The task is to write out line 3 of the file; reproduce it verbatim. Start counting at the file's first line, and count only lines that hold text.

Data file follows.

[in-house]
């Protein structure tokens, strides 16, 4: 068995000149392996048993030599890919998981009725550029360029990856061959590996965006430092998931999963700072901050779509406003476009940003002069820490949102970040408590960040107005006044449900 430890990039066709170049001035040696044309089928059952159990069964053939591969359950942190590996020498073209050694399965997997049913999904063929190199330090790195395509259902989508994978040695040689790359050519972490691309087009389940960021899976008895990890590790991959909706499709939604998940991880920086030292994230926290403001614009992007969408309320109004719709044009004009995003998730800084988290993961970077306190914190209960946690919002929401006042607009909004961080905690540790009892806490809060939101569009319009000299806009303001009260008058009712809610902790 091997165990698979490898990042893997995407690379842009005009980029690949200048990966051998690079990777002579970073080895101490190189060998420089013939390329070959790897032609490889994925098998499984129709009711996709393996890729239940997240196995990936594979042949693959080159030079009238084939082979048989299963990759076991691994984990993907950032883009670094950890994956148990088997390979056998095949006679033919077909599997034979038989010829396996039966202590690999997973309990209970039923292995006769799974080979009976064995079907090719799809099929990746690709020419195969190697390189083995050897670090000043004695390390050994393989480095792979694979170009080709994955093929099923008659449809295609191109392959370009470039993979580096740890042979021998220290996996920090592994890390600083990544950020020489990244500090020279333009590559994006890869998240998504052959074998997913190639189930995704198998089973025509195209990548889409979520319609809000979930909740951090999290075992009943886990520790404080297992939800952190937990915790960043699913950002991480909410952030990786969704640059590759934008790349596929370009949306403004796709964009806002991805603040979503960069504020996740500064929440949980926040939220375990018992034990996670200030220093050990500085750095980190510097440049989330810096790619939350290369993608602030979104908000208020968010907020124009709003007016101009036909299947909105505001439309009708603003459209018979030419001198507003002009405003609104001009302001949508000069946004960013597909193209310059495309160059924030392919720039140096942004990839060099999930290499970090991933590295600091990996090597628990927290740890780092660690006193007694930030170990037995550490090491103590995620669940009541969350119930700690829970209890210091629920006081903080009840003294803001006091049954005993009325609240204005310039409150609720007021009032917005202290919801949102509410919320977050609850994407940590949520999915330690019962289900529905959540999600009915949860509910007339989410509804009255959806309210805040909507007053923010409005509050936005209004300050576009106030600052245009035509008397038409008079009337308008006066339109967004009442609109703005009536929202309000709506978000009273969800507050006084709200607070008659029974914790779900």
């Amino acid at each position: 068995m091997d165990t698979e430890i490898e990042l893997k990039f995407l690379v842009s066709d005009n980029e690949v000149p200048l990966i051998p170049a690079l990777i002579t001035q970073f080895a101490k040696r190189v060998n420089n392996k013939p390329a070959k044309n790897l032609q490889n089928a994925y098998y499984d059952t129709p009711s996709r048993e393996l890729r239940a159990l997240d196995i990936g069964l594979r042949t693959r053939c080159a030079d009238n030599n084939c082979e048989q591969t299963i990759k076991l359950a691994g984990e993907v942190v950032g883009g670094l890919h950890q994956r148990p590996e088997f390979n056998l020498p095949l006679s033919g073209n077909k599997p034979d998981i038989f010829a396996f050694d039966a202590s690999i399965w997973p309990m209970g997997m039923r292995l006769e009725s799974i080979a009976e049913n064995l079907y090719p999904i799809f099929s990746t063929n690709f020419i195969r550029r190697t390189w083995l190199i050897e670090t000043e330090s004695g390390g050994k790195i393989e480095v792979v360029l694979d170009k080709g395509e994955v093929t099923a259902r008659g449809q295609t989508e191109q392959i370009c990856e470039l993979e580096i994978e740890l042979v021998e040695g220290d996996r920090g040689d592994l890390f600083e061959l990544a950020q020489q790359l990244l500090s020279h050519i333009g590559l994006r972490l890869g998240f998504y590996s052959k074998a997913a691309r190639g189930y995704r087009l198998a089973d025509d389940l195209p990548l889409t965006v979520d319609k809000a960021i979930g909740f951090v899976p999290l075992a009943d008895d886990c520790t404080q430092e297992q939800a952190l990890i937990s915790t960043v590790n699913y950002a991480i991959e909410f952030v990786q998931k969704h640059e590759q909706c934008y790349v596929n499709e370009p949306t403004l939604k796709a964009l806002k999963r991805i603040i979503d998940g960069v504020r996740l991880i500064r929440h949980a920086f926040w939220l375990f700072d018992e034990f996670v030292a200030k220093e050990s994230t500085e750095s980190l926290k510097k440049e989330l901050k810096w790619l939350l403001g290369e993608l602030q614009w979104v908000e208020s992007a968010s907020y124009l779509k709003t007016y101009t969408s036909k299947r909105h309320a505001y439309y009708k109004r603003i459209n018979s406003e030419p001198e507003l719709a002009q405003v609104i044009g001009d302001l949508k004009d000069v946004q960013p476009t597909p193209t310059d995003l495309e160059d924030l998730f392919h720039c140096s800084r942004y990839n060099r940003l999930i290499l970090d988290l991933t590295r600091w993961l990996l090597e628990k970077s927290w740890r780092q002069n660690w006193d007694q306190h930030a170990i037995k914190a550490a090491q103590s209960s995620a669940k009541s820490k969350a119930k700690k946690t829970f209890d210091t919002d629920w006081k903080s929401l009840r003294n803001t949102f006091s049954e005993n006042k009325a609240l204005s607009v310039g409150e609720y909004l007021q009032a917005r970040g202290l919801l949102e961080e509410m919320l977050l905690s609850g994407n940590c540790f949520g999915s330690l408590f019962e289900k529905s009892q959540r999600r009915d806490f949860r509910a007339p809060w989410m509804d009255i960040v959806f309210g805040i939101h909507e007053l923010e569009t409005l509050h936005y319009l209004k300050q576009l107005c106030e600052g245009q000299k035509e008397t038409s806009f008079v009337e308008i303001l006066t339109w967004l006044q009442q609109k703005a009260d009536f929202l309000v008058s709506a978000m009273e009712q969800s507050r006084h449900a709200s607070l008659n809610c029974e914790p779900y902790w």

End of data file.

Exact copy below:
């Amino acid at each position: 068995m091997d165990t698979e430890i490898e990042l893997k990039f995407l690379v842009s066709d005009n980029e690949v000149p200048l990966i051998p170049a690079l990777i002579t001035q970073f080895a101490k040696r190189v060998n420089n392996k013939p390329a070959k044309n790897l032609q490889n089928a994925y098998y499984d059952t129709p009711s996709r048993e393996l890729r239940a159990l997240d196995i990936g069964l594979r042949t693959r053939c080159a030079d009238n030599n084939c082979e048989q591969t299963i990759k076991l359950a691994g984990e993907v942190v950032g883009g670094l890919h950890q994956r148990p590996e088997f390979n056998l020498p095949l006679s033919g073209n077909k599997p034979d998981i038989f010829a396996f050694d039966a202590s690999i399965w997973p309990m209970g997997m039923r292995l006769e009725s799974i080979a009976e049913n064995l079907y090719p999904i799809f099929s990746t063929n690709f020419i195969r550029r190697t390189w083995l190199i050897e670090t000043e330090s004695g390390g050994k790195i393989e480095v792979v360029l694979d170009k080709g395509e994955v093929t099923a259902r008659g449809q295609t989508e191109q392959i370009c990856e470039l993979e580096i994978e740890l042979v021998e040695g220290d996996r920090g040689d592994l890390f600083e061959l990544a950020q020489q790359l990244l500090s020279h050519i333009g590559l994006r972490l890869g998240f998504y590996s052959k074998a997913a691309r190639g189930y995704r087009l198998a089973d025509d389940l195209p990548l889409t965006v979520d319609k809000a960021i979930g909740f951090v899976p999290l075992a009943d008895d886990c520790t404080q430092e297992q939800a952190l990890i937990s915790t960043v590790n699913y950002a991480i991959e909410f952030v990786q998931k969704h640059e590759q909706c934008y790349v596929n499709e370009p949306t403004l939604k796709a964009l806002k999963r991805i603040i979503d998940g960069v504020r996740l991880i500064r929440h949980a920086f926040w939220l375990f700072d018992e034990f996670v030292a200030k220093e050990s994230t500085e750095s980190l926290k510097k440049e989330l901050k810096w790619l939350l403001g290369e993608l602030q614009w979104v908000e208020s992007a968010s907020y124009l779509k709003t007016y101009t969408s036909k299947r909105h309320a505001y439309y009708k109004r603003i459209n018979s406003e030419p001198e507003l719709a002009q405003v609104i044009g001009d302001l949508k004009d000069v946004q960013p476009t597909p193209t310059d995003l495309e160059d924030l998730f392919h720039c140096s800084r942004y990839n060099r940003l999930i290499l970090d988290l991933t590295r600091w993961l990996l090597e628990k970077s927290w740890r780092q002069n660690w006193d007694q306190h930030a170990i037995k914190a550490a090491q103590s209960s995620a669940k009541s820490k969350a119930k700690k946690t829970f209890d210091t919002d629920w006081k903080s929401l009840r003294n803001t949102f006091s049954e005993n006042k009325a609240l204005s607009v310039g409150e609720y909004l007021q009032a917005r970040g202290l919801l949102e961080e509410m919320l977050l905690s609850g994407n940590c540790f949520g999915s330690l408590f019962e289900k529905s009892q959540r999600r009915d806490f949860r509910a007339p809060w989410m509804d009255i960040v959806f309210g805040i939101h909507e007053l923010e569009t409005l509050h936005y319009l209004k300050q576009l107005c106030e600052g245009q000299k035509e008397t038409s806009f008079v009337e308008i303001l006066t339109w967004l006044q009442q609109k703005a009260d009536f929202l309000v008058s709506a978000m009273e009712q969800s507050r006084h449900a709200s607070l008659n809610c029974e914790p779900y902790w």